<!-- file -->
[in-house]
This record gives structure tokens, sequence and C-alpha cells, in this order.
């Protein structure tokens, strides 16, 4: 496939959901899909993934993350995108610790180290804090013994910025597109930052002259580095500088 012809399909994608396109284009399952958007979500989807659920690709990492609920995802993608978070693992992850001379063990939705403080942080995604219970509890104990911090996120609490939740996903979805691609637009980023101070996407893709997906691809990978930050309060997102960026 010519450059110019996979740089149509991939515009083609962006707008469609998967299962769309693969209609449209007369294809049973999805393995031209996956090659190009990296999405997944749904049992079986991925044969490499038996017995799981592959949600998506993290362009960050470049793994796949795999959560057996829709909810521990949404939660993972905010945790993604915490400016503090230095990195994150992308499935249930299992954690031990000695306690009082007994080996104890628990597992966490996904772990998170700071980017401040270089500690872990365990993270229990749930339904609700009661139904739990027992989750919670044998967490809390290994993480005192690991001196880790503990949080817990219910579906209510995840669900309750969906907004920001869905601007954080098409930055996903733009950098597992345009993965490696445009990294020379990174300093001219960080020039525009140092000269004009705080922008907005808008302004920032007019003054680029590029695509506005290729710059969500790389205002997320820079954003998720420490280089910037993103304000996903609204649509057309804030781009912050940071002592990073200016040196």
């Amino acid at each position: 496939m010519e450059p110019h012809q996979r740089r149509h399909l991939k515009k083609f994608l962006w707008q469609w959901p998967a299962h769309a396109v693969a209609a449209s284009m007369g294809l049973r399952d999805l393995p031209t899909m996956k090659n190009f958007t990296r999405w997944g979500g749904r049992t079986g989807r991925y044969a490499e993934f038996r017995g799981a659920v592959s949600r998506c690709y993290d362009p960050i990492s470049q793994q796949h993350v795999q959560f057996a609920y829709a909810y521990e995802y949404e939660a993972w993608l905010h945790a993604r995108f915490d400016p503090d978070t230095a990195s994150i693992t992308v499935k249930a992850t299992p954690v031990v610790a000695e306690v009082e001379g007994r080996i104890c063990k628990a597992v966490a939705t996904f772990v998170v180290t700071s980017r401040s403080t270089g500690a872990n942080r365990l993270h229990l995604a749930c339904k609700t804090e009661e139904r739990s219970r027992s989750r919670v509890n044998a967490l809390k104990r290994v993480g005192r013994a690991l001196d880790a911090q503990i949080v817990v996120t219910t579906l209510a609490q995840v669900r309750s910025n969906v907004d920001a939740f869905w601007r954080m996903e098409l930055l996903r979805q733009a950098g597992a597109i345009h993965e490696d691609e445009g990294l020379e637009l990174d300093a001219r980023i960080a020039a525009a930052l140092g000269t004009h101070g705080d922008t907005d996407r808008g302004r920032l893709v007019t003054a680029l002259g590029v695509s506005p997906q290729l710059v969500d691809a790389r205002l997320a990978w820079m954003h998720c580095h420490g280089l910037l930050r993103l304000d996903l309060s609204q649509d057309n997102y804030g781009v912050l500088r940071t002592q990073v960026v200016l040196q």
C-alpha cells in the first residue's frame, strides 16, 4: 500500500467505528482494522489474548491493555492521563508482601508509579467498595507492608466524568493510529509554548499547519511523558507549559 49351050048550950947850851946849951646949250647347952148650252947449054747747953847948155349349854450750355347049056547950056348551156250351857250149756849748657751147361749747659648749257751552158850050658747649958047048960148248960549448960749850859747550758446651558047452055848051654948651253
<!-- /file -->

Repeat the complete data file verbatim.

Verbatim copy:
[in-house]
This record gives structure tokens, sequence and C-alpha cells, in this order.
């Protein structure tokens, strides 16, 4: 496939959901899909993934993350995108610790180290804090013994910025597109930052002259580095500088 012809399909994608396109284009399952958007979500989807659920690709990492609920995802993608978070693992992850001379063990939705403080942080995604219970509890104990911090996120609490939740996903979805691609637009980023101070996407893709997906691809990978930050309060997102960026 010519450059110019996979740089149509991939515009083609962006707008469609998967299962769309693969209609449209007369294809049973999805393995031209996956090659190009990296999405997944749904049992079986991925044969490499038996017995799981592959949600998506993290362009960050470049793994796949795999959560057996829709909810521990949404939660993972905010945790993604915490400016503090230095990195994150992308499935249930299992954690031990000695306690009082007994080996104890628990597992966490996904772990998170700071980017401040270089500690872990365990993270229990749930339904609700009661139904739990027992989750919670044998967490809390290994993480005192690991001196880790503990949080817990219910579906209510995840669900309750969906907004920001869905601007954080098409930055996903733009950098597992345009993965490696445009990294020379990174300093001219960080020039525009140092000269004009705080922008907005808008302004920032007019003054680029590029695509506005290729710059969500790389205002997320820079954003998720420490280089910037993103304000996903609204649509057309804030781009912050940071002592990073200016040196």
């Amino acid at each position: 496939m010519e450059p110019h012809q996979r740089r149509h399909l991939k515009k083609f994608l962006w707008q469609w959901p998967a299962h769309a396109v693969a209609a449209s284009m007369g294809l049973r399952d999805l393995p031209t899909m996956k090659n190009f958007t990296r999405w997944g979500g749904r049992t079986g989807r991925y044969a490499e993934f038996r017995g799981a659920v592959s949600r998506c690709y993290d362009p960050i990492s470049q793994q796949h993350v795999q959560f057996a609920y829709a909810y521990e995802y949404e939660a993972w993608l905010h945790a993604r995108f915490d400016p503090d978070t230095a990195s994150i693992t992308v499935k249930a992850t299992p954690v031990v610790a000695e306690v009082e001379g007994r080996i104890c063990k628990a597992v966490a939705t996904f772990v998170v180290t700071s980017r401040s403080t270089g500690a872990n942080r365990l993270h229990l995604a749930c339904k609700t804090e009661e139904r739990s219970r027992s989750r919670v509890n044998a967490l809390k104990r290994v993480g005192r013994a690991l001196d880790a911090q503990i949080v817990v996120t219910t579906l209510a609490q995840v669900r309750s910025n969906v907004d920001a939740f869905w601007r954080m996903e098409l930055l996903r979805q733009a950098g597992a597109i345009h993965e490696d691609e445009g990294l020379e637009l990174d300093a001219r980023i960080a020039a525009a930052l140092g000269t004009h101070g705080d922008t907005d996407r808008g302004r920032l893709v007019t003054a680029l002259g590029v695509s506005p997906q290729l710059v969500d691809a790389r205002l997320a990978w820079m954003h998720c580095h420490g280089l910037l930050r993103l304000d996903l309060s609204q649509d057309n997102y804030g781009v912050l500088r940071t002592q990073v960026v200016l040196q």
C-alpha cells in the first residue's frame, strides 16, 4: 500500500467505528482494522489474548491493555492521563508482601508509579467498595507492608466524568493510529509554548499547519511523558507549559 49351050048550950947850851946849951646949250647347952148650252947449054747747953847948155349349854450750355347049056547950056348551156250351857250149756849748657751147361749747659648749257751552158850050658747649958047048960148248960549448960749850859747550758446651558047452055848051654948651253